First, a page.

10 MEDICAL JURISPRUDENCE
case 4 of K. E. v. Ram Narain Sharma, it was held that " in a warrant case
ordinarily it is the Government that may pay the expenses of the witnesses
both for the crown and the defence, and therefore it is the duty of the
Magistrate to fix the fees of the witnesses. He cannot leave to the parties to
negotiate with the witnesses and fix the fees, even in the case of experts.
If an expert witness on payment of a reasonable fee fixed by the Magistrate
declines to give evidence the Magistrate can compel him to do so ". The
Government have not laid down a definite scale of fees payable to medical
practitioners for attending to give professional evidence in criminal prosecu-
tions, although in framing the rules under section 544, Criminal Procedure
Code, for the payment of the expenses to the witnesses attending before any
criminal court, they have laid down that " witnesses following any profession,
such as medicine or law, shall receive a special allowance according to
circumstances and custom ". It is customary to pay the usual fee of sixteen
rupees to a Civil Surgeon and ten rupees to a member of the Provincial
Medical Service in charge of a dispensary for giving evidence in a Magis-
trate's court as expert witnesses in summons cases under section 244(3) of
the Criminal Procedure Code and for the defence in warrant cases under
section 257(2) of the Criminal Procedure Code. When summoned to give
evidence in warrant cases medical officers in Government service are not
entitled to their fees as experts, but are usually paid two rupees as travelling
expenses if they are employed in the town where the court is held.
When summoned on the same day to attend at two courts, civil and
criminal; the medical witness should attend at the criminal court, and inform
the civil court of his inability to do so on account of his presence in the
criminal court, which has preference over it. If summoned to two courts,.
both civil or criminal, the witness should first attend at the higher court.
If, however, both courts happen to be of the same status, he should go to
the court from where he received the summons first, and inform the other
court of the fact, or should attend there after he has done with the first court.
Oath..On being called into the witness-box the witness has to take the
oath before he gives his evidence. It may be noted here that the medical
witness, if he happens to be a gazetted officer, has not to stand in the witness-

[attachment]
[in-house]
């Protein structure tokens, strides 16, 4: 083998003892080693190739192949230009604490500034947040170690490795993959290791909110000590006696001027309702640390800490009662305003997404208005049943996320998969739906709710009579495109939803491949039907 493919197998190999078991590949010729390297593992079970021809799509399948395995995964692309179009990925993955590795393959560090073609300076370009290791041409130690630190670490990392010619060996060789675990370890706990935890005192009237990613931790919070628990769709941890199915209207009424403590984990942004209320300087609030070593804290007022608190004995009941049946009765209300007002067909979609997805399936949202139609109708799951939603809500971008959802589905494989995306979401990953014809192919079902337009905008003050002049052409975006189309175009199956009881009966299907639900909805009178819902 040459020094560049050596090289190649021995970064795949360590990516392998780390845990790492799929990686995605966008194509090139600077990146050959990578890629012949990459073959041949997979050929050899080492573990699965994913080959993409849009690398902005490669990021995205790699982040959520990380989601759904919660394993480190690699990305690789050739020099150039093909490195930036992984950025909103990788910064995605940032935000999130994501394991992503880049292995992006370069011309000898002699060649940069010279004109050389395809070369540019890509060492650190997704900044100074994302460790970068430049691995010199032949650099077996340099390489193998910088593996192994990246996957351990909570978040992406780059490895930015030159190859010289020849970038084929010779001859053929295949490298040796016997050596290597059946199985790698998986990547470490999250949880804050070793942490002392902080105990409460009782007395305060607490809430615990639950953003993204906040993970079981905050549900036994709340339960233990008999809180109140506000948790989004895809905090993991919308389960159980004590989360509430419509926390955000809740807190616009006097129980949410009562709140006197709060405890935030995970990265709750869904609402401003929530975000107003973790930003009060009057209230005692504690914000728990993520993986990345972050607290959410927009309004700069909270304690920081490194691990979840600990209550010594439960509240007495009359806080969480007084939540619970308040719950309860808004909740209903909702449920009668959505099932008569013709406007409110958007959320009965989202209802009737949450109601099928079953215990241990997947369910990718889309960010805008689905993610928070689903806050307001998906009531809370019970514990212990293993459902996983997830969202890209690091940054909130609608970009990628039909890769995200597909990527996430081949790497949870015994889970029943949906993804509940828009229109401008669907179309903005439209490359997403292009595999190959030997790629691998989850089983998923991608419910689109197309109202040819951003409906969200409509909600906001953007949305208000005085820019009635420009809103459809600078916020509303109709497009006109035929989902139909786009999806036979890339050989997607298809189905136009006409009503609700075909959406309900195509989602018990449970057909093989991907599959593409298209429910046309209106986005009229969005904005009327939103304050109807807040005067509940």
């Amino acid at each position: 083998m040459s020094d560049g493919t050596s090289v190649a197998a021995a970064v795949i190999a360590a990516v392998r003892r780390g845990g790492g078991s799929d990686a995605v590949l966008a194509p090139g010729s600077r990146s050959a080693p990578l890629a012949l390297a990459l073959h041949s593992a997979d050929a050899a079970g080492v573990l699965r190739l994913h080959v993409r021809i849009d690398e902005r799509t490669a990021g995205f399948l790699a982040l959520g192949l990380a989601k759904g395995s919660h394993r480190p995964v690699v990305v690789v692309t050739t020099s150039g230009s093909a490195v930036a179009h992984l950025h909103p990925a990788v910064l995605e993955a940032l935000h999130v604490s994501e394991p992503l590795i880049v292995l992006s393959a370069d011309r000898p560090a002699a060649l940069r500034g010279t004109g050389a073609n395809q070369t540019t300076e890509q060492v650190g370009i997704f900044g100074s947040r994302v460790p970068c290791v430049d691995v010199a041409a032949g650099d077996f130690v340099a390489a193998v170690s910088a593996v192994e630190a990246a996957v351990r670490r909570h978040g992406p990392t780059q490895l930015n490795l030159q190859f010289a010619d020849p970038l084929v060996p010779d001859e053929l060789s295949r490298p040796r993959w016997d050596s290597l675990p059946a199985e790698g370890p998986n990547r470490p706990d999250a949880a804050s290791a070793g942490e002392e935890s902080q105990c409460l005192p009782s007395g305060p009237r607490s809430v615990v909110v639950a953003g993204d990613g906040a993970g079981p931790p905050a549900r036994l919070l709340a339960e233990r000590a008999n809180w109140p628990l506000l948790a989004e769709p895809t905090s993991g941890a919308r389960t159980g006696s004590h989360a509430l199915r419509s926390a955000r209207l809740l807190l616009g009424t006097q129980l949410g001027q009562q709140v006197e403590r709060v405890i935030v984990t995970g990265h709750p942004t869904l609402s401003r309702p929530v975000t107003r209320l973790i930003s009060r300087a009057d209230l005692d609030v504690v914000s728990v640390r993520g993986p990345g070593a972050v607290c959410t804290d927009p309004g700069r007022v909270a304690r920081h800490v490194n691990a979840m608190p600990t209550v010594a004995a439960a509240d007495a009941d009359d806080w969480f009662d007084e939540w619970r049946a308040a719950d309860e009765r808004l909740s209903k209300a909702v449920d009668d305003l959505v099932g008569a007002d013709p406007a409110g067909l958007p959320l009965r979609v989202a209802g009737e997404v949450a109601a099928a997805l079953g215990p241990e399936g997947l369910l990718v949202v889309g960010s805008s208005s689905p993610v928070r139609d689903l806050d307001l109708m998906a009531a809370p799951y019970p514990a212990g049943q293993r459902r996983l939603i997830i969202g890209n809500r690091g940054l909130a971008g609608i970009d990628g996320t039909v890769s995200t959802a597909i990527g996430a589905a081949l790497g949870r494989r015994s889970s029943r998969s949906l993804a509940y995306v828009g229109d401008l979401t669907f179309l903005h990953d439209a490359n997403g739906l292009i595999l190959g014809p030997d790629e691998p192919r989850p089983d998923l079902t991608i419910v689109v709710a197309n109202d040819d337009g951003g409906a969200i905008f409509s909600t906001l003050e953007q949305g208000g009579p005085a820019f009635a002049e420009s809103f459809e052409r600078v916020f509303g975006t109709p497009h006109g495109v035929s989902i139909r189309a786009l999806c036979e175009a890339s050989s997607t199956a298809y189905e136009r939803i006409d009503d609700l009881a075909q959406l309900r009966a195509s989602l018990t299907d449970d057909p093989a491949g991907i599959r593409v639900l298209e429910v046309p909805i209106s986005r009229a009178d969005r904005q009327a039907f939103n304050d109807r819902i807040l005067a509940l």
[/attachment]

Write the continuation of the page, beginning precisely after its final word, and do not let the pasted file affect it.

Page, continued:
box, but is usually offered a chair on the dais by the side of the presiding
officer. As a rule he is shown special consideration, as the nature of his
duties is such that he is not kept in attendance in the court longer than
necessary, and his evidence is often interposed out of its turn, so that he is
released at the earliest moment.
A Christian in taking the oath has to kiss the " book ", but this is not
right from a hygienic point of view and he would be well advised to insist^
on taking it after the Scotch form, raising his right hand above his head
and saying in a firm and loud tone :" I swear by Almighty God, as I shall
answer to God at the great Day of Judgment, that I will tell the truth, the
whole truth, and nothing but the truth." A non-Christian in taking the oath
has to repeat, while standing, " the evidence which I shall give to the court
shall be the truth, the whole truth, and nothing but the truth. So help me
God." If a witness wishes to give his evidence on solemn affirmation, he has
to say " I solemnly affirm that the evidence which I shall give to the court
shall be the truth, the whole truth, and nothing but the truth."
In whatever form the oath is taken it renders the witness liable to be
prosecuted for perjury under section 193 of the Indian Penal Code (vide
Appendix IV), if he fails to state what he knows or believes to be true. His
evidence is then recorded in the following manner:
4. 33 Criminal Law Jour,, Nov. 1932, p. 761; also vide 38 Crim. Law Jour.. 1937 p 133
(Lahore High Court Crim, Rev. Pet, No. 521 of 1936, K. E, v. Purshottam Das).